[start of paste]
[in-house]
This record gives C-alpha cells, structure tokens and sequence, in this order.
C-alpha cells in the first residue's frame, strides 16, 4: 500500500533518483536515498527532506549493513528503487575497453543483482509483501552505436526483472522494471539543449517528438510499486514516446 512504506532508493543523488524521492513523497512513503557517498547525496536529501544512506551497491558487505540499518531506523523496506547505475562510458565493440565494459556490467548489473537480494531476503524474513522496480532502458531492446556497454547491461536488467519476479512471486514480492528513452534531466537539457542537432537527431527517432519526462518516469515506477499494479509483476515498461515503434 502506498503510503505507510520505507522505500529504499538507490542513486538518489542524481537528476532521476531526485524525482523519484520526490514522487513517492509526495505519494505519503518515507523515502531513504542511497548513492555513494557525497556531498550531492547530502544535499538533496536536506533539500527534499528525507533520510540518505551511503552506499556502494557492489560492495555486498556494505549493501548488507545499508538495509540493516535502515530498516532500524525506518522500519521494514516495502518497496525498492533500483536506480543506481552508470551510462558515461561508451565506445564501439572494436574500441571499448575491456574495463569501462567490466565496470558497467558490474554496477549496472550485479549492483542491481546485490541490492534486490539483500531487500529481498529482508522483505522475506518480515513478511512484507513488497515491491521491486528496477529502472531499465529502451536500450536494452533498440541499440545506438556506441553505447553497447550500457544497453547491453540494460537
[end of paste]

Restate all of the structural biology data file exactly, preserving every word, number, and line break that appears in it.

[in-house]
This record gives C-alpha cells, structure tokens and sequence, in this order.
C-alpha cells in the first residue's frame, strides 16, 4: 500500500533518483536515498527532506549493513528503487575497453543483482509483501552505436526483472522494471539543449517528438510499486514516446 512504506532508493543523488524521492513523497512513503557517498547525496536529501544512506551497491558487505540499518531506523523496506547505475562510458565493440565494459556490467548489473537480494531476503524474513522496480532502458531492446556497454547491461536488467519476479512471486514480492528513452534531466537539457542537432537527431527517432519526462518516469515506477499494479509483476515498461515503434 502506498503510503505507510520505507522505500529504499538507490542513486538518489542524481537528476532521476531526485524525482523519484520526490514522487513517492509526495505519494505519503518515507523515502531513504542511497548513492555513494557525497556531498550531492547530502544535499538533496536536506533539500527534499528525507533520510540518505551511503552506499556502494557492489560492495555486498556494505549493501548488507545499508538495509540493516535502515530498516532500524525506518522500519521494514516495502518497496525498492533500483536506480543506481552508470551510462558515461561508451565506445564501439572494436574500441571499448575491456574495463569501462567490466565496470558497467558490474554496477549496472550485479549492483542491481546485490541490492534486490539483500531487500529481498529482508522483505522475506518480515513478511512484507513488497515491491521491486528496477529502472531499465529502451536500450536494452533498440541499440545506438556506441553505447553497447550500457544497453547491453540494460537